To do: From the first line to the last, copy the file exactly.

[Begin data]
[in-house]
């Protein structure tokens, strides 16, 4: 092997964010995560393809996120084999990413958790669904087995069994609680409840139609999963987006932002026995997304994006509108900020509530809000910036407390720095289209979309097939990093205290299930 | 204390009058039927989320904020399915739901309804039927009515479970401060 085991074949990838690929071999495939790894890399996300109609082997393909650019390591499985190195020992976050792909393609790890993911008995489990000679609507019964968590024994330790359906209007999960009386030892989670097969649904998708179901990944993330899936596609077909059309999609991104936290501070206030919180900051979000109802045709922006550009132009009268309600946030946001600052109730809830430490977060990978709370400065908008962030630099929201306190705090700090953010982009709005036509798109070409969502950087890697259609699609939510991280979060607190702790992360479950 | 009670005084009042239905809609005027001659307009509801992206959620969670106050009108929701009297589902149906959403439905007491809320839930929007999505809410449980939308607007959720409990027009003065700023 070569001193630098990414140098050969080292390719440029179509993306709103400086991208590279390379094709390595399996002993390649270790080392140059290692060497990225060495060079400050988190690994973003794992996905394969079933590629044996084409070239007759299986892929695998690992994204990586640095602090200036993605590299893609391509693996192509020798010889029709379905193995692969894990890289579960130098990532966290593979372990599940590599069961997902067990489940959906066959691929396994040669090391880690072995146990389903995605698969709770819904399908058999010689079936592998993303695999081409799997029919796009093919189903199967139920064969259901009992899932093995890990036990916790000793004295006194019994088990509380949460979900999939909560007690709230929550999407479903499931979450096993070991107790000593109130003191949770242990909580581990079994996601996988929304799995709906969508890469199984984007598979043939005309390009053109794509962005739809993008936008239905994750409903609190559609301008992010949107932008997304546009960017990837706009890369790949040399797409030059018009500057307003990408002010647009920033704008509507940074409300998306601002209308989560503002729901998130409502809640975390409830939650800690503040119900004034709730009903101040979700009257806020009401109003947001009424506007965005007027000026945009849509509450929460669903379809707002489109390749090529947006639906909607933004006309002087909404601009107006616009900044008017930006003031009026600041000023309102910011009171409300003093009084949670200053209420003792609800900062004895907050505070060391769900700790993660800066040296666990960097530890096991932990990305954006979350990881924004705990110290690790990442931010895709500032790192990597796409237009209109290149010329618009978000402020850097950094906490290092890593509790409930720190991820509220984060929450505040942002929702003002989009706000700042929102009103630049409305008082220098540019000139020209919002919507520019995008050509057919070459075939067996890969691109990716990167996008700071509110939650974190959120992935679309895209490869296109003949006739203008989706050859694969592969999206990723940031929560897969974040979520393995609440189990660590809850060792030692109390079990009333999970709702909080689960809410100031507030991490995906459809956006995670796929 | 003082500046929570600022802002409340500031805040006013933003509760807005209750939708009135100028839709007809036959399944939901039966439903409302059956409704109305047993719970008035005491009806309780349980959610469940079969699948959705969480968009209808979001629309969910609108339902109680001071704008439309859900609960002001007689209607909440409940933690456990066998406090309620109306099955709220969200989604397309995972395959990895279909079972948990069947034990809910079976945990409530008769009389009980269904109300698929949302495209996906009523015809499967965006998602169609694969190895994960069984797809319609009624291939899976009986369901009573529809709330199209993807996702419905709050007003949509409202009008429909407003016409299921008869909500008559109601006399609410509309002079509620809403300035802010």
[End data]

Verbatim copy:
[in-house]
């Protein structure tokens, strides 16, 4: 092997964010995560393809996120084999990413958790669904087995069994609680409840139609999963987006932002026995997304994006509108900020509530809000910036407390720095289209979309097939990093205290299930 | 204390009058039927989320904020399915739901309804039927009515479970401060 085991074949990838690929071999495939790894890399996300109609082997393909650019390591499985190195020992976050792909393609790890993911008995489990000679609507019964968590024994330790359906209007999960009386030892989670097969649904998708179901990944993330899936596609077909059309999609991104936290501070206030919180900051979000109802045709922006550009132009009268309600946030946001600052109730809830430490977060990978709370400065908008962030630099929201306190705090700090953010982009709005036509798109070409969502950087890697259609699609939510991280979060607190702790992360479950 | 009670005084009042239905809609005027001659307009509801992206959620969670106050009108929701009297589902149906959403439905007491809320839930929007999505809410449980939308607007959720409990027009003065700023 070569001193630098990414140098050969080292390719440029179509993306709103400086991208590279390379094709390595399996002993390649270790080392140059290692060497990225060495060079400050988190690994973003794992996905394969079933590629044996084409070239007759299986892929695998690992994204990586640095602090200036993605590299893609391509693996192509020798010889029709379905193995692969894990890289579960130098990532966290593979372990599940590599069961997902067990489940959906066959691929396994040669090391880690072995146990389903995605698969709770819904399908058999010689079936592998993303695999081409799997029919796009093919189903199967139920064969259901009992899932093995890990036990916790000793004295006194019994088990509380949460979900999939909560007690709230929550999407479903499931979450096993070991107790000593109130003191949770242990909580581990079994996601996988929304799995709906969508890469199984984007598979043939005309390009053109794509962005739809993008936008239905994750409903609190559609301008992010949107932008997304546009960017990837706009890369790949040399797409030059018009500057307003990408002010647009920033704008509507940074409300998306601002209308989560503002729901998130409502809640975390409830939650800690503040119900004034709730009903101040979700009257806020009401109003947001009424506007965005007027000026945009849509509450929460669903379809707002489109390749090529947006639906909607933004006309002087909404601009107006616009900044008017930006003031009026600041000023309102910011009171409300003093009084949670200053209420003792609800900062004895907050505070060391769900700790993660800066040296666990960097530890096991932990990305954006979350990881924004705990110290690790990442931010895709500032790192990597796409237009209109290149010329618009978000402020850097950094906490290092890593509790409930720190991820509220984060929450505040942002929702003002989009706000700042929102009103630049409305008082220098540019000139020209919002919507520019995008050509057919070459075939067996890969691109990716990167996008700071509110939650974190959120992935679309895209490869296109003949006739203008989706050859694969592969999206990723940031929560897969974040979520393995609440189990660590809850060792030692109390079990009333999970709702909080689960809410100031507030991490995906459809956006995670796929 | 003082500046929570600022802002409340500031805040006013933003509760807005209750939708009135100028839709007809036959399944939901039966439903409302059956409704109305047993719970008035005491009806309780349980959610469940079969699948959705969480968009209808979001629309969910609108339902109680001071704008439309859900609960002001007689209607909440409940933690456990066998406090309620109306099955709220969200989604397309995972395959990895279909079972948990069947034990809910079976945990409530008769009389009980269904109300698929949302495209996906009523015809499967965006998602169609694969190895994960069984797809319609009624291939899976009986369901009573529809709330199209993807996702419905709050007003949509409202009008429909407003016409299921008869909500008559109601006399609410509309002079509620809403300035802010």